The following is a guest post provided by, Melissa Lawrence, co-founder of CloudMom.com I think the subject of “relatives parenting” is one we can all relate to! See her full bio at the bottom of the article.
Any parent with a large extended family knows this struggle…You’re at a huge family gathering and your child has been spoiled by your parents, your siblings, or extended cousins.
They’ve been feeding them chocolates and goodies that would be off-limits at home and are letting them get away with all sorts of mischievousness. After all, it’s not like they’re the parents!
Or is it the opposite with your family?
Maybe your relatives much more strict and disciplinary around your kids and you’re afraid your children will get confused by these mixed signals.
So how can you put your foot down and take control as their mom or dad, even when you’re not around to parent your kids?
Coming from a huge family myself, here are my tips on how to handle other family members parenting your child!
Tip #1: Be Confident in Your Own Parenting
At the end of the day, you are the mother to your child.
You’ve been there since day one, taking care of all their needs, nursing their maladies, rocking them to sleep each night.
That is something your other family members can’t say about your children. And you can be sure your children will remember this as well.
If you know deep in your heart that you’ve done all you can to raise your child to be the best person they can be, you should have nothing to worry about during any family function.
Tip #2: Use It As a Learning Opportunity
This goes for both your child and your family. Be clear and concise to your relatives before the family gathering (especially if it’s your child’s first) about some basic guidelines for the night.
Try to be straightforward, matter-of-fact, and rational as possible. For instance, you might ask them to not encourage snacking by offering them extra goodies after dinner has been served.
Or if they feel the need to discipline your child, make sure they know what’s acceptable and what’s off limits. Or, if you prefer, tell them to come directly to you if your child has gotten him or herself in trouble so you can handle the situation the way you would at home.
Also, it is very important for your relatives to be up to date on any specific concerns you have for your child, as far as their development or health is concerned. For instance, let them know of any allergies your child has or other unique concerns.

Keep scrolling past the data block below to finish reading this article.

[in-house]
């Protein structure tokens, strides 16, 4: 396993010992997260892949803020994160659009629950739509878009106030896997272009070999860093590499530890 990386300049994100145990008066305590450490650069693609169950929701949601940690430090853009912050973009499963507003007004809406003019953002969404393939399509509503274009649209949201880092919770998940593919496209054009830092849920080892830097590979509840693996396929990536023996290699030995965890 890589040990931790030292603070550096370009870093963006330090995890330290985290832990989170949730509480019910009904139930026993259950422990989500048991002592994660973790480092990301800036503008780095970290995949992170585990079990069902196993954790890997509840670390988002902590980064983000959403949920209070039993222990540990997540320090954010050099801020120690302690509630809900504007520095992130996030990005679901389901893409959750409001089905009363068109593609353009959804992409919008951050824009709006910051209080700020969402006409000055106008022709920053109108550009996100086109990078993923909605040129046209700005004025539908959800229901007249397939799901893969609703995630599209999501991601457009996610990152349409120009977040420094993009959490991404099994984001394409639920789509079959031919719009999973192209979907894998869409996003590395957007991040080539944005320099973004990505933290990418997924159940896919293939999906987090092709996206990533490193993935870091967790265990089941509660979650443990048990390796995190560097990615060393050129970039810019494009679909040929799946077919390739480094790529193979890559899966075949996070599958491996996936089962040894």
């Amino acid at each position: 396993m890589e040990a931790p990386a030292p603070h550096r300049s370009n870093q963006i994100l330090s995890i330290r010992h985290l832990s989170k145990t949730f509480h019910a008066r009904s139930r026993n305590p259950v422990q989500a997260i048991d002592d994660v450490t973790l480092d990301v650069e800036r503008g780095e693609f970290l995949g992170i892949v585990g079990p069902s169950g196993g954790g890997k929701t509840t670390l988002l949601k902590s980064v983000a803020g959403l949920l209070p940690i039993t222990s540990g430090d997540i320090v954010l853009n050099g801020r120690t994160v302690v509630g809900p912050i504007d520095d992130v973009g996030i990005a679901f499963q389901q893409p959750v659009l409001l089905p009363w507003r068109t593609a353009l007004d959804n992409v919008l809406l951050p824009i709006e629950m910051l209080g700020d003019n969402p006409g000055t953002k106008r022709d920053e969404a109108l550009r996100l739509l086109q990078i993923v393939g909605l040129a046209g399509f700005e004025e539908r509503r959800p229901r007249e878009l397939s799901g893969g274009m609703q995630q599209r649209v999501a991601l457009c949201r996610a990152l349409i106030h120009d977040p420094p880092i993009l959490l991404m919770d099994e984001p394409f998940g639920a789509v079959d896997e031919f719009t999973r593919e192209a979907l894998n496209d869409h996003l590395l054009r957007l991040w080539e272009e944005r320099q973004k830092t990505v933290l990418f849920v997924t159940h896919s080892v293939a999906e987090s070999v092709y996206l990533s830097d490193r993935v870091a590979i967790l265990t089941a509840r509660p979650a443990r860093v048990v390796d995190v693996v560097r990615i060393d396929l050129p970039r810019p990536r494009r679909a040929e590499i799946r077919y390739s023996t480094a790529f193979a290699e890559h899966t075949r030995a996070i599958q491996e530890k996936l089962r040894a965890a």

As for your child, go over rules of etiquette and table manners before the night to make sure the two of you are on the same page and remind them of the consequences if they get out of hand.
Tip #3: Don’t Hover
Whatever you do, avoid turning into a paranoid helicopter mom!
As the saying goes, it takes a village to raise a child, and if that village is your trusted extended family, lucky you!
Unless you really believe that your relatives will leave lasting psychological scars on your child, leaving them to watch your children for a bit will be more beneficial to them than not.
It’s a great way to expose them to other people who will have a huge impact on their lives as they grow up. It’s also a way for your children to learn how to act and react to different situations and styles of discipline.
Probably the worst thing you could do is constantly looking over their shoulder during these family events. This goes along with the first rule of being confident.
If your child sees that you are insecure about your own parenting, they might take this as an excuse to act out or break your household rules.
Well, there you go – my tips on how to handle other relatives parenting your kids. Stay confident in your parenting abilities and everything else will fall in place! Best of luck and enjoy your special time with your families!
Melissa Lawrence, co-founder of CloudMom, lives in New York City with her husband and 5 young children. With a few parenting tricks up her sleeve, Melissa posts how-to videos and blogs for parents on a range of issues including baby, toddler, kids, fashion, travel, and well-being.